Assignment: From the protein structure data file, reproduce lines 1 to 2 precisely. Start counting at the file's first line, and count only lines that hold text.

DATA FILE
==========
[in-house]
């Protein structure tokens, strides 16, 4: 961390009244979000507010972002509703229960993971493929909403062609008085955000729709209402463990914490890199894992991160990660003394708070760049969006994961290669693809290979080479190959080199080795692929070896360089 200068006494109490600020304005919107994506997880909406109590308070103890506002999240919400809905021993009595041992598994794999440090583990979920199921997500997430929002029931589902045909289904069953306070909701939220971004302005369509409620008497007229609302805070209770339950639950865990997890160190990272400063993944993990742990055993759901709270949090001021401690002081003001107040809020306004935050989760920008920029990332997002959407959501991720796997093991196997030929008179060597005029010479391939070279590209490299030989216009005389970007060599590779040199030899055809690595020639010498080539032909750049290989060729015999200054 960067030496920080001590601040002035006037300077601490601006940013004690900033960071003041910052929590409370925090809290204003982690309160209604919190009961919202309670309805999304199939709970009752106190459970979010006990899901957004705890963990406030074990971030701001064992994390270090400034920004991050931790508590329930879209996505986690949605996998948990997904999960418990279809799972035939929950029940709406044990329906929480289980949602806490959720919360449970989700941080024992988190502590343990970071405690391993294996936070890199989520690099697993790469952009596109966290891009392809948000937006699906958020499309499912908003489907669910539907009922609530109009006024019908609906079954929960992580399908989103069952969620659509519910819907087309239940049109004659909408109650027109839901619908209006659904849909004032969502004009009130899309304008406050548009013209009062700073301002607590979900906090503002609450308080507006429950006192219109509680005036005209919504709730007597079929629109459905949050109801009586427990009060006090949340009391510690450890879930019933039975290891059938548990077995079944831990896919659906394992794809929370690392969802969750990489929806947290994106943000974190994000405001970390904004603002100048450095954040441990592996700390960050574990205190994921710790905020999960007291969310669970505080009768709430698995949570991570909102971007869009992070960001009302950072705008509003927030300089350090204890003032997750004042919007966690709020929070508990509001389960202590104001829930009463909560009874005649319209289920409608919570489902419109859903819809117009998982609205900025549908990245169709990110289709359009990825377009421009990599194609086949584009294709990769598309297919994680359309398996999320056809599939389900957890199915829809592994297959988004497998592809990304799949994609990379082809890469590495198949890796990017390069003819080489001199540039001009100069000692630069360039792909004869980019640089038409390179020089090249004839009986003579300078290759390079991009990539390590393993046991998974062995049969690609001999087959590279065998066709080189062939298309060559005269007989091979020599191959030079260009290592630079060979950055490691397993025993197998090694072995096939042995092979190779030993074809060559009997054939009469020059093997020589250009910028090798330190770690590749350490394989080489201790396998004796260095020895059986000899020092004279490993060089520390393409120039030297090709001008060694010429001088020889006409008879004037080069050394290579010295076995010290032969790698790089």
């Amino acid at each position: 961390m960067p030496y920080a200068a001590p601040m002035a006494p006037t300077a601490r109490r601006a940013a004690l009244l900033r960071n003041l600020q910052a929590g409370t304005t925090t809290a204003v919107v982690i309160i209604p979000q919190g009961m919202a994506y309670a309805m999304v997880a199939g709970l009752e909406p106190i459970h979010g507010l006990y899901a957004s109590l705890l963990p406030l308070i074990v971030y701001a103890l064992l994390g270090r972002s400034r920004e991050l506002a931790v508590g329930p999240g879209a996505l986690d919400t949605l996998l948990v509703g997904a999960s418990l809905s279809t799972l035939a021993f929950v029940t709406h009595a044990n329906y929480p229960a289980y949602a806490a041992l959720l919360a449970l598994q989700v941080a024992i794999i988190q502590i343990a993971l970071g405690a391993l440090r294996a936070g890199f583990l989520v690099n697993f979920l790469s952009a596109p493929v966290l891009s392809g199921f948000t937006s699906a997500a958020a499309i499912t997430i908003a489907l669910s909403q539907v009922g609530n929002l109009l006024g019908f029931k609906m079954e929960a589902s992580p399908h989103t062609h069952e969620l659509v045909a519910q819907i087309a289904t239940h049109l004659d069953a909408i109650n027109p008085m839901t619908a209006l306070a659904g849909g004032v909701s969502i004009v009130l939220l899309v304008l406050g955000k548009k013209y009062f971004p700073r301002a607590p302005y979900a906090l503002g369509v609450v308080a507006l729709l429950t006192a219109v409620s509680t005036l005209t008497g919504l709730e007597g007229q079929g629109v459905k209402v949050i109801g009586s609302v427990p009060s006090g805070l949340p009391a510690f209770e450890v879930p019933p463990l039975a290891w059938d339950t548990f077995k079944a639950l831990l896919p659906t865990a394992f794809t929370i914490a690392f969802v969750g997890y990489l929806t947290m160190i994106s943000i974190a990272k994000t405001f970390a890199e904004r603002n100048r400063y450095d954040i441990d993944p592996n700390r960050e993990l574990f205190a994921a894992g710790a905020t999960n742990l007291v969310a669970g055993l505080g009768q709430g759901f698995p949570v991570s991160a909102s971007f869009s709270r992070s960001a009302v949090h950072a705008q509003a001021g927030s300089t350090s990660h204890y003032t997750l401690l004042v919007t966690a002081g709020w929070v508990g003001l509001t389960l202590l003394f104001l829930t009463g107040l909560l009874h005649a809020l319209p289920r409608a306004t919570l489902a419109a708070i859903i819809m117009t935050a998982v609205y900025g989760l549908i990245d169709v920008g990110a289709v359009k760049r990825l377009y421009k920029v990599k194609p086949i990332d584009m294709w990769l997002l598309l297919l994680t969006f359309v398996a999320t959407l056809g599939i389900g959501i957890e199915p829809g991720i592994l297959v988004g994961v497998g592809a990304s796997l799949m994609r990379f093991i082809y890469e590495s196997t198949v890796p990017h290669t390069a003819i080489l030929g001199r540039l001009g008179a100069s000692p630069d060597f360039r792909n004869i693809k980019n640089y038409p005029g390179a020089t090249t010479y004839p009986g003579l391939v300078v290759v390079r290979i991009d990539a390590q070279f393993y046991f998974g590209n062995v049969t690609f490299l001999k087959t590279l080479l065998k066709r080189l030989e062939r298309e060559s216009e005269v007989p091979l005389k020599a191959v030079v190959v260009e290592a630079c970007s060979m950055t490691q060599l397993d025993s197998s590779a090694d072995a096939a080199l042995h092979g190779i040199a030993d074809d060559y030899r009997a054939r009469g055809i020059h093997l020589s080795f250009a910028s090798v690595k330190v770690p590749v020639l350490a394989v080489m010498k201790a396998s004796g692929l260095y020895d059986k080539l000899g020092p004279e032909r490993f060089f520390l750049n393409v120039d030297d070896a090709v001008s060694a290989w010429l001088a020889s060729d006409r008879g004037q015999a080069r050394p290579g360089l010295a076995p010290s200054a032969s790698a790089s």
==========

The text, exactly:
[in-house]
């Protein structure tokens, strides 16, 4: 961390009244979000507010972002509703229960993971493929909403062609008085955000729709209402463990914490890199894992991160990660003394708070760049969006994961290669693809290979080479190959080199080795692929070896360089 200068006494109490600020304005919107994506997880909406109590308070103890506002999240919400809905021993009595041992598994794999440090583990979920199921997500997430929002029931589902045909289904069953306070909701939220971004302005369509409620008497007229609302805070209770339950639950865990997890160190990272400063993944993990742990055993759901709270949090001021401690002081003001107040809020306004935050989760920008920029990332997002959407959501991720796997093991196997030929008179060597005029010479391939070279590209490299030989216009005389970007060599590779040199030899055809690595020639010498080539032909750049290989060729015999200054 960067030496920080001590601040002035006037300077601490601006940013004690900033960071003041910052929590409370925090809290204003982690309160209604919190009961919202309670309805999304199939709970009752106190459970979010006990899901957004705890963990406030074990971030701001064992994390270090400034920004991050931790508590329930879209996505986690949605996998948990997904999960418990279809799972035939929950029940709406044990329906929480289980949602806490959720919360449970989700941080024992988190502590343990970071405690391993294996936070890199989520690099697993790469952009596109966290891009392809948000937006699906958020499309499912908003489907669910539907009922609530109009006024019908609906079954929960992580399908989103069952969620659509519910819907087309239940049109004659909408109650027109839901619908209006659904849909004032969502004009009130899309304008406050548009013209009062700073301002607590979900906090503002609450308080507006429950006192219109509680005036005209919504709730007597079929629109459905949050109801009586427990009060006090949340009391510690450890879930019933039975290891059938548990077995079944831990896919659906394992794809929370690392969802969750990489929806947290994106943000974190994000405001970390904004603002100048450095954040441990592996700390960050574990205190994921710790905020999960007291969310669970505080009768709430698995949570991570909102971007869009992070960001009302950072705008509003927030300089350090204890003032997750004042919007966690709020929070508990509001389960202590104001829930009463909560009874005649319209289920409608919570489902419109859903819809117009998982609205900025549908990245169709990110289709359009990825377009421009990599194609086949584009294709990769598309297919994680359309398996999320056809599939389900957890199915829809592994297959988004497998592809990304799949994609990379082809890469590495198949890796990017390069003819080489001199540039001009100069000692630069360039792909004869980019640089038409390179020089090249004839009986003579300078290759390079991009990539390590393993046991998974062995049969690609001999087959590279065998066709080189062939298309060559005269007989091979020599191959030079260009290592630079060979950055490691397993025993197998090694072995096939042995092979190779030993074809060559009997054939009469020059093997020589250009910028090798330190770690590749350490394989080489201790396998004796260095020895059986000899020092004279490993060089520390393409120039030297090709001008060694010429001088020889006409008879004037080069050394290579010295076995010290032969790698790089």